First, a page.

Analiza obiektów nieruchomych
by Monika Michnik 1, Karol Dzięgielewski 2
1 –Muzeum w Gliwicach, ul. Dolnych Wałów 8a, 44-100 Gliwice; 2 – Uniwersytet Jagielloński, Instytut Archeologii, ul. Gołębia 11, 31-007 Kraków
In: Michnik, M., Dzięgielewski, K. (2022). Cmentarzysko z wczesnej epoki żelaza w Świbiu na Górnym Śląsku. Tom 2, pp. 24-49. Gliwice: Muzeum w Gliwicach, Wydawnictwo Profil-Archeo.
At the Early Iron Age cemetery in Świbie 548 archaeological features were identified, including 420 inhumation graves, 28 biritual graves (inhumation graves with cremation burials) and 100 cremation graves (including 49 urned cremations, 50 cremations in pits and one urn-pit grave). None of the 420 inhumation graves revealed a fully preserved skeleton (the only bone fragments to survive were those next to bronze objects). The grave pits were elongated oval or rectangular in outline, with dimensions averaging between 200 and 300 cm. They usually became discernible immediately after the removal of the undergrowth. Their depth averaged between 40 and 60 cm, although there were also deeper graves (up to 150 cm). The longitudinal grave pits were usually oriented with the longer axis on a N-S line. The deceased were laid in an upright position with their heads to the north and with the arms extended along the body, as indicated by bone fragments or the distribution of costume-related artefacts (mainly metal, but also glass). Each grave likely contained the remains of a single individual, but the patchiness of the osteological data from the cemetery may render this conclusion not entirely correct.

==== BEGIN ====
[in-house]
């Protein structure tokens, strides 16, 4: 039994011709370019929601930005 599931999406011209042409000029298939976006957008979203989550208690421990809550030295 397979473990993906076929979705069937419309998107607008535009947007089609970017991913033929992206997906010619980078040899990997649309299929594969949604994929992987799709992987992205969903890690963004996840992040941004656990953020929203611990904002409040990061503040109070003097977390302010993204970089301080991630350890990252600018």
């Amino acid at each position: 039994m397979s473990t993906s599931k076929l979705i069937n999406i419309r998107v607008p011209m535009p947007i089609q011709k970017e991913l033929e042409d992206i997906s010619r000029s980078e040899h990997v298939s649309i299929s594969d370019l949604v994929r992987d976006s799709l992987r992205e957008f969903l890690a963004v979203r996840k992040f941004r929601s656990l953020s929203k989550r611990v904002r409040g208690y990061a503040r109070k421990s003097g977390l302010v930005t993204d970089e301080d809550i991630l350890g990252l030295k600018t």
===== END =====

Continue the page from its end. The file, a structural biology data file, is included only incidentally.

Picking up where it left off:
Most of the graves in the cemetery had internal structures, usually in the form of stone settings, and less often stone pavements or wooden linings, biers, and coffins. The stone pavements were most often single-layered and were laid loosely (less often compactly) over the entire grave or in clusters over a selected part of it. In 25 graves, multi-layered constructions were discovered. Stone settings were built at the lower levels of the pits, usually immediately adjacent to the burial. They usually consisted of single stones or clusters of stones placed on the longer sides of the pit, or at its northern and southern edges, and they were rarely compact structures. One of the most important discoveries in the cemetery are traces and remains of internal wooden structures. These took two forms: elements related to the protection of the grave pit (lining was found in 10 graves) and those related directly to the burial (remains of wooden biers or boxes/coffins were found in 43 graves). They were made of oak wood. In addition, other organic remains (such as straw and moss) were found, probably serving as a lining for the biers before the body was placed on them.